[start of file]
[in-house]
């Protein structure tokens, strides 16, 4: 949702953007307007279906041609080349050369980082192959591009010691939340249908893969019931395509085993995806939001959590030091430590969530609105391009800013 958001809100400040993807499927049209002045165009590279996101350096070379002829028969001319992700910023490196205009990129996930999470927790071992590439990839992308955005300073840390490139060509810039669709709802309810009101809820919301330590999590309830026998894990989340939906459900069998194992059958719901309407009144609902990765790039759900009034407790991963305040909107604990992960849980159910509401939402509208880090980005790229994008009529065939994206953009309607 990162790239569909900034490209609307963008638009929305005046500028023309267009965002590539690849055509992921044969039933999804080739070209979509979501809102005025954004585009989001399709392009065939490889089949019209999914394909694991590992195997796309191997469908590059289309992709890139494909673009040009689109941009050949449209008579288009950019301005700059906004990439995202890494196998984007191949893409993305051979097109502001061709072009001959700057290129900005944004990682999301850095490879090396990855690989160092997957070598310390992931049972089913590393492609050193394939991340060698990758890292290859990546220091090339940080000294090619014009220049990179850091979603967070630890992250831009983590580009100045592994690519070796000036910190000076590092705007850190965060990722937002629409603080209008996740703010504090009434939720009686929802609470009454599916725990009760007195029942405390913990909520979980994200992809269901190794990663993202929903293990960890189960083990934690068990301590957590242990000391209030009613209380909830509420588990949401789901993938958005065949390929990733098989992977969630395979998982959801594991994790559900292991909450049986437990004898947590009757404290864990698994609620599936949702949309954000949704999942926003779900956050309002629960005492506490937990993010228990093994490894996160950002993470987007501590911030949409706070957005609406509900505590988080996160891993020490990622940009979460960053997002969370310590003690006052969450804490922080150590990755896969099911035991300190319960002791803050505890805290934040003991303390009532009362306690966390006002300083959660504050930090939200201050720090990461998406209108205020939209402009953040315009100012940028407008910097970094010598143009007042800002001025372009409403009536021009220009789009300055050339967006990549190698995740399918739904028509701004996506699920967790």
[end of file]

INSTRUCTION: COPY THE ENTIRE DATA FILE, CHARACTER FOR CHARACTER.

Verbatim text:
[in-house]
């Protein structure tokens, strides 16, 4: 949702953007307007279906041609080349050369980082192959591009010691939340249908893969019931395509085993995806939001959590030091430590969530609105391009800013 958001809100400040993807499927049209002045165009590279996101350096070379002829028969001319992700910023490196205009990129996930999470927790071992590439990839992308955005300073840390490139060509810039669709709802309810009101809820919301330590999590309830026998894990989340939906459900069998194992059958719901309407009144609902990765790039759900009034407790991963305040909107604990992960849980159910509401939402509208880090980005790229994008009529065939994206953009309607 990162790239569909900034490209609307963008638009929305005046500028023309267009965002590539690849055509992921044969039933999804080739070209979509979501809102005025954004585009989001399709392009065939490889089949019209999914394909694991590992195997796309191997469908590059289309992709890139494909673009040009689109941009050949449209008579288009950019301005700059906004990439995202890494196998984007191949893409993305051979097109502001061709072009001959700057290129900005944004990682999301850095490879090396990855690989160092997957070598310390992931049972089913590393492609050193394939991340060698990758890292290859990546220091090339940080000294090619014009220049990179850091979603967070630890992250831009983590580009100045592994690519070796000036910190000076590092705007850190965060990722937002629409603080209008996740703010504090009434939720009686929802609470009454599916725990009760007195029942405390913990909520979980994200992809269901190794990663993202929903293990960890189960083990934690068990301590957590242990000391209030009613209380909830509420588990949401789901993938958005065949390929990733098989992977969630395979998982959801594991994790559900292991909450049986437990004898947590009757404290864990698994609620599936949702949309954000949704999942926003779900956050309002629960005492506490937990993010228990093994490894996160950002993470987007501590911030949409706070957005609406509900505590988080996160891993020490990622940009979460960053997002969370310590003690006052969450804490922080150590990755896969099911035991300190319960002791803050505890805290934040003991303390009532009362306690966390006002300083959660504050930090939200201050720090990461998406209108205020939209402009953040315009100012940028407008910097970094010598143009007042800002001025372009409403009536021009220009789009300055050339967006990549190698995740399918739904028509701004996506699920967790």